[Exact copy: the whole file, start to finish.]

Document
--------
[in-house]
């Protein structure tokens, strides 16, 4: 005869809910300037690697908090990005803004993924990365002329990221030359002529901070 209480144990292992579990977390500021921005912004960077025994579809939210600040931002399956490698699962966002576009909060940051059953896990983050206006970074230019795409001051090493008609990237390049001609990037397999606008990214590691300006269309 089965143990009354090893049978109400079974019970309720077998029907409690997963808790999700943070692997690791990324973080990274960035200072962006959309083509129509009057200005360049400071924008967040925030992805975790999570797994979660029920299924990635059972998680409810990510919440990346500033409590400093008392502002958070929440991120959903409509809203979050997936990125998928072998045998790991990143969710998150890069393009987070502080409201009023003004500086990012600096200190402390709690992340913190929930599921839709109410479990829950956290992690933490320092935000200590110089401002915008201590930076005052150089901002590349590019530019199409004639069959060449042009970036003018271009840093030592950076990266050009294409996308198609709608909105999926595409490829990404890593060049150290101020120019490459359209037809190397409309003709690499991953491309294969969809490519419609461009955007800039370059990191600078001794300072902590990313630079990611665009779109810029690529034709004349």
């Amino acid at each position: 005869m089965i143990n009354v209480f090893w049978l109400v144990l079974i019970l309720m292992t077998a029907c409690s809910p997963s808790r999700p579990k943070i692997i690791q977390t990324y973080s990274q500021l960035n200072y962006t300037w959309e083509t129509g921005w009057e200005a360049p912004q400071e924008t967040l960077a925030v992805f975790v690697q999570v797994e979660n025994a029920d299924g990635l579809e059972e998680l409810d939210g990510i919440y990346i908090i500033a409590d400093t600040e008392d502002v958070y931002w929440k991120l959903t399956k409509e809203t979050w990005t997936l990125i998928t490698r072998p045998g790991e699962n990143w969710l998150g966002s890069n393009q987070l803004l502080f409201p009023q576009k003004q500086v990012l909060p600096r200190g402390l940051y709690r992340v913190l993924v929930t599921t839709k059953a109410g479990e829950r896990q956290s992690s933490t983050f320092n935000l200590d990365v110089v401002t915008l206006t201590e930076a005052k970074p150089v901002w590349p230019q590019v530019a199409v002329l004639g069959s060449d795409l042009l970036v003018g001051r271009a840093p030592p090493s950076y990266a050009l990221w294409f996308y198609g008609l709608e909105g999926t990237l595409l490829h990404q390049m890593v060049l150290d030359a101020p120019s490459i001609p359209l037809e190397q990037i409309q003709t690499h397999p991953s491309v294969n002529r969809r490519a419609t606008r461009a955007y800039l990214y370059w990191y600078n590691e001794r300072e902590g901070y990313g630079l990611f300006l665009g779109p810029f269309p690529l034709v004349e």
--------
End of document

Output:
[in-house]
């Protein structure tokens, strides 16, 4: 005869809910300037690697908090990005803004993924990365002329990221030359002529901070 209480144990292992579990977390500021921005912004960077025994579809939210600040931002399956490698699962966002576009909060940051059953896990983050206006970074230019795409001051090493008609990237390049001609990037397999606008990214590691300006269309 089965143990009354090893049978109400079974019970309720077998029907409690997963808790999700943070692997690791990324973080990274960035200072962006959309083509129509009057200005360049400071924008967040925030992805975790999570797994979660029920299924990635059972998680409810990510919440990346500033409590400093008392502002958070929440991120959903409509809203979050997936990125998928072998045998790991990143969710998150890069393009987070502080409201009023003004500086990012600096200190402390709690992340913190929930599921839709109410479990829950956290992690933490320092935000200590110089401002915008201590930076005052150089901002590349590019530019199409004639069959060449042009970036003018271009840093030592950076990266050009294409996308198609709608909105999926595409490829990404890593060049150290101020120019490459359209037809190397409309003709690499991953491309294969969809490519419609461009955007800039370059990191600078001794300072902590990313630079990611665009779109810029690529034709004349």
């Amino acid at each position: 005869m089965i143990n009354v209480f090893w049978l109400v144990l079974i019970l309720m292992t077998a029907c409690s809910p997963s808790r999700p579990k943070i692997i690791q977390t990324y973080s990274q500021l960035n200072y962006t300037w959309e083509t129509g921005w009057e200005a360049p912004q400071e924008t967040l960077a925030v992805f975790v690697q999570v797994e979660n025994a029920d299924g990635l579809e059972e998680l409810d939210g990510i919440y990346i908090i500033a409590d400093t600040e008392d502002v958070y931002w929440k991120l959903t399956k409509e809203t979050w990005t997936l990125i998928t490698r072998p045998g790991e699962n990143w969710l998150g966002s890069n393009q987070l803004l502080f409201p009023q576009k003004q500086v990012l909060p600096r200190g402390l940051y709690r992340v913190l993924v929930t599921t839709k059953a109410g479990e829950r896990q956290s992690s933490t983050f320092n935000l200590d990365v110089v401002t915008l206006t201590e930076a005052k970074p150089v901002w590349p230019q590019v530019a199409v002329l004639g069959s060449d795409l042009l970036v003018g001051r271009a840093p030592p090493s950076y990266a050009l990221w294409f996308y198609g008609l709608e909105g999926t990237l595409l490829h990404q390049m890593v060049l150290d030359a101020p120019s490459i001609p359209l037809e190397q990037i409309q003709t690499h397999p991953s491309v294969n002529r969809r490519a419609t606008r461009a955007y800039l990214y370059w990191y600078n590691e001794r300072e902590g901070y990313g630079l990611f300006l665009g779109p810029f269309p690529l034709v004349e």